Animal Kingdom Come: 'War Horse' & 'We Bought a Zoo'

Today we review two new animal-themed movies,  War Horse and We Bought a Zoo.

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The term "family film" is such a strange one. Not because families going to the movies together is such a curious idea -- it's a rite of the holidays, of bored rainy summer afternoons, of pizza-stuffed birthday parties. It's just that it's a term that's come to mean so much and thus so little. Surely Steven Spielberg's Tintin is a family film, with its cartoony brightness and ultimately victimless comicbook violence. But so too is Steven Spielberg's darker, far more serious War Horse, a new movie about the epic sweep of war that also tells a, to use that hoariest of words, heartwarming tale of a family. Somehow both of these pictures exist under the same umbrella, Tintin because of its pleasant pluck and excitement, War Horse because of its stirring and universal vitality.

Based on a popular young adult novel from the 1980s, War Horse tells a deceptively simple tale: A somewhat drunken farmer (Peter Mullan) living in the stony green idyll of Devon buys a gorgeous, if useless for a farm, horse at auction and brings him home to his disapproving wife (Emily Watson) and his thrilled teenage son (handsome newcomer Jeremy Irvine). Country boys way out in those parts don't have much in the way of entertainment, so a rambunctious colt with a spirited independence that the boy, Albert, can train proves grand excitement. There's an urgency to the taming of this beautiful beast, which Albert has named Joey, because rent is due on the little Weasley-esque farm and the mean landlord (David Thewlis), who'd also been bidding on the horse, is threatening eviction. So Albert must train Joey, against all odds, to plow a rocky field so crops can be sown and reaped. And if you can believe it, Steven Spielberg and his frequent cinematographer Janusz Kaminski, aided by John Williams' soaring yet plaintive score, make this feat of agricultural agony as stirring as some of the film's later war scenes. It grounds the film's main character, namely the horse, in a small and specific place. This is a horse from a hillside farm in Devon and he plowed a field once, took him all night but he did it. It gives the animal a rooted, earthy home and history that we, and he, can carry with him through the horrors of what happens to him next.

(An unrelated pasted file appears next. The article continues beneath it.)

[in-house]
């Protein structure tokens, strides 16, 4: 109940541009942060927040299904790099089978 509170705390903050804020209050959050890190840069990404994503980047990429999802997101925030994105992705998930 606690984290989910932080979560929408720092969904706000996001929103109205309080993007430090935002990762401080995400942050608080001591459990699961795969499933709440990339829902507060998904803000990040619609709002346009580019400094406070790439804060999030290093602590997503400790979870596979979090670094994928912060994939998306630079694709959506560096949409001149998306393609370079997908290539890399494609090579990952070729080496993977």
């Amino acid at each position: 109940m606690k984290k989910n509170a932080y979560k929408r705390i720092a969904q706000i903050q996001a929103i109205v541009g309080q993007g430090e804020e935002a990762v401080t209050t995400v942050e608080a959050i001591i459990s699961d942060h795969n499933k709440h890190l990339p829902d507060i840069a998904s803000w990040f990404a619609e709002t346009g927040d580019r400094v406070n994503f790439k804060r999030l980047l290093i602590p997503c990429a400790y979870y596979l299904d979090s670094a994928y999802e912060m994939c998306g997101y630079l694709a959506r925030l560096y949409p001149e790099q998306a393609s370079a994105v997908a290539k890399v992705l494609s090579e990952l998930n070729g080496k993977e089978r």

No, don't worry, family filmgoer. These are not Saving Private Ryan or Schindler's List horrors. They're not even the kiddie nightmares of various Indiana Jones deaths. Rather they're the implied, historical terrors of terrible yet oft-forgotten World War I (though between this and Downton Abbey, perhaps the Great War is trending). Despite Joey's heroic plowing performance, the family still needs money, so Albert's father marches the horse into town and sells him to an angelic, pond-eyed officer (Tom Hiddleston, with that odd gravitational pull of his) who promises a weepy Albert that he'll take good care of the horse and will return him upon war's end. And with that Joey is ushered out of his little pastoral home and into the booming, fire-swallowed landscape of 1914 Europe. We are not so nervous watching this as we are when we see human boys shipped off to war in movies, perhaps because the movie is called War Horse and what a ratty movie it would be if said war horse died unceremoniously, but also because Joey has such an elegant proudness about him, an air of invincibility. I'm not a moony type who's going to even attempt to suggest that any of the fourteen horses that play Joey are acting, but Spielberg knows how to film the animals, giving a movement that may be random a sudden and telling purpose; the muscles strain as he struggles and thus so do our hearts, the eyes reel and blacken as another circle of hell is descended into. And yet Joey holds fast. If we are this film's Dante, watching in shuddering awe as scenes of terror unfold around us, Joey is our slightly calmer Virgil. Largely stoic, only sometimes startled, always oddly knowing.